Human activities increase the risk of summer starting early in South Korea
Computer climate models suggest that human activities increased the risk of high May temperatures and early onset of summer by two to three times.
During May 2017, South Korea experienced the hottest recorded temperatures since 1973, and the summer season began unusually early that year. Using computer climate models, researchers have shown that human activities played a large role in this extreme event. Their results were published in the Bulletin of the American Meteorological Society.
The warmer May temperatures in 2017 were observed across South Korea, with the average temperature being 1.5 °C higher than the 1987-2010 mean of 17.2 °C. Summer usually starts around June 2nd in South Korea, but in 2017, summer started eight days earlier on May 25th – the start of summer is calculated as the first calendar date when the daily mean temperature becomes warmer than 20°C. This was the culmination of four consecutive years of record-breaking May temperatures.
"Early summer onset has wide-reaching impacts on human society and the ecosystem, affecting agriculture, health, energy, travel and leisure activities," says Seung-Ki Min, climate scientist and the lead author of the paper.
To investigate the possible cause of the rising temperatures, a team of researchers from Pohang University of Science and Technology in South Korea, and Oxford University in the UK, used complex computer programmes that simulate the Earth's climate system, including atmospheric temperature, pressure, wind and humidity at specific locations. Based on mathematical equations, the models can predict how temperatures will evolve over time under specific conditions, such as greenhouse gas increases.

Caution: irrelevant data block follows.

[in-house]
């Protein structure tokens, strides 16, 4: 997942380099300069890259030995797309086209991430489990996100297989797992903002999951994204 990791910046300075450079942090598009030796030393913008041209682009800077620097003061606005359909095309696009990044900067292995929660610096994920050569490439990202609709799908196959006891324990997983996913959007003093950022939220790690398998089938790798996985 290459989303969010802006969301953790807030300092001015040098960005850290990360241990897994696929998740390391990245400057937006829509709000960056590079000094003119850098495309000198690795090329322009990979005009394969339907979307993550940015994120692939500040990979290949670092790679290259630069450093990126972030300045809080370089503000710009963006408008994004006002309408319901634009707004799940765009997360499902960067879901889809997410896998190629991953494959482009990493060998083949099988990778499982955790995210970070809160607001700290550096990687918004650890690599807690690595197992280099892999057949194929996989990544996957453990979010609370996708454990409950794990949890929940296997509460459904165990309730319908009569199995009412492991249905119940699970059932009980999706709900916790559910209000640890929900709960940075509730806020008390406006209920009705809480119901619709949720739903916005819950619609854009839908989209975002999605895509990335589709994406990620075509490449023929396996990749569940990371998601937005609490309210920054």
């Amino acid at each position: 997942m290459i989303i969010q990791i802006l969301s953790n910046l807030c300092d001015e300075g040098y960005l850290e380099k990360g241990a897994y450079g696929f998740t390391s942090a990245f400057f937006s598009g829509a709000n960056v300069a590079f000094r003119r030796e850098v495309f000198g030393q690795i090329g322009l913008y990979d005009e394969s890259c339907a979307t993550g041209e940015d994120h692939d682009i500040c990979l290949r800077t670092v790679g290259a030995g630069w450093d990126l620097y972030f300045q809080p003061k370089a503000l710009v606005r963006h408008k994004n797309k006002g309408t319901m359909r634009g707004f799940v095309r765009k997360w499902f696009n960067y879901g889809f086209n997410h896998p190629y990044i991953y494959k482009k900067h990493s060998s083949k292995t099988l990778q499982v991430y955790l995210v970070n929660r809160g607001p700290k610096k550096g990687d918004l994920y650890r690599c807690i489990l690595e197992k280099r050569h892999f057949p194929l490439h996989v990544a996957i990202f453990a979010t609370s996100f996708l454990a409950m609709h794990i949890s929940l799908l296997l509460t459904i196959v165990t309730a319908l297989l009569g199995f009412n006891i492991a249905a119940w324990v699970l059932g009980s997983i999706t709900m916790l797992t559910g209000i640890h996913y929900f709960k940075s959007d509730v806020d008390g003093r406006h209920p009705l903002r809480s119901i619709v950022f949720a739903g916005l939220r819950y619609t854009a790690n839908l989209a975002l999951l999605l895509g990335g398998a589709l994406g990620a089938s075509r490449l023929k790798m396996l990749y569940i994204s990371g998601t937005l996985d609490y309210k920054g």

The researchers simulated global and regional climate models many times to test the role of human influences in the extreme climate event. From large samples, they could compare the probability of the 2017-like high May temperature and the early summer onset in South Korea occurring with and without human activities that burn fossil fuels, which significantly increase greenhouse gas emissions.
The researchers concluded that the warm May temperatures and early start of the summer season in 2017 were largely due to human influences, at least doubling the risk of the extreme events occurring. They also showed that the probability of an extremely hot May occurring naturally for four consecutive years is extremely low, corresponding to a 1-in-1000-year event. However, when human activities are included in the calculations, the probability increases to a 1-in-100-year event.
The next step is to assess future changes in seasonal cycle as well as to investigate the physical mechanisms causing the temperature changes in order to learn more about how we might slow or prevent temperatures rising further in future years.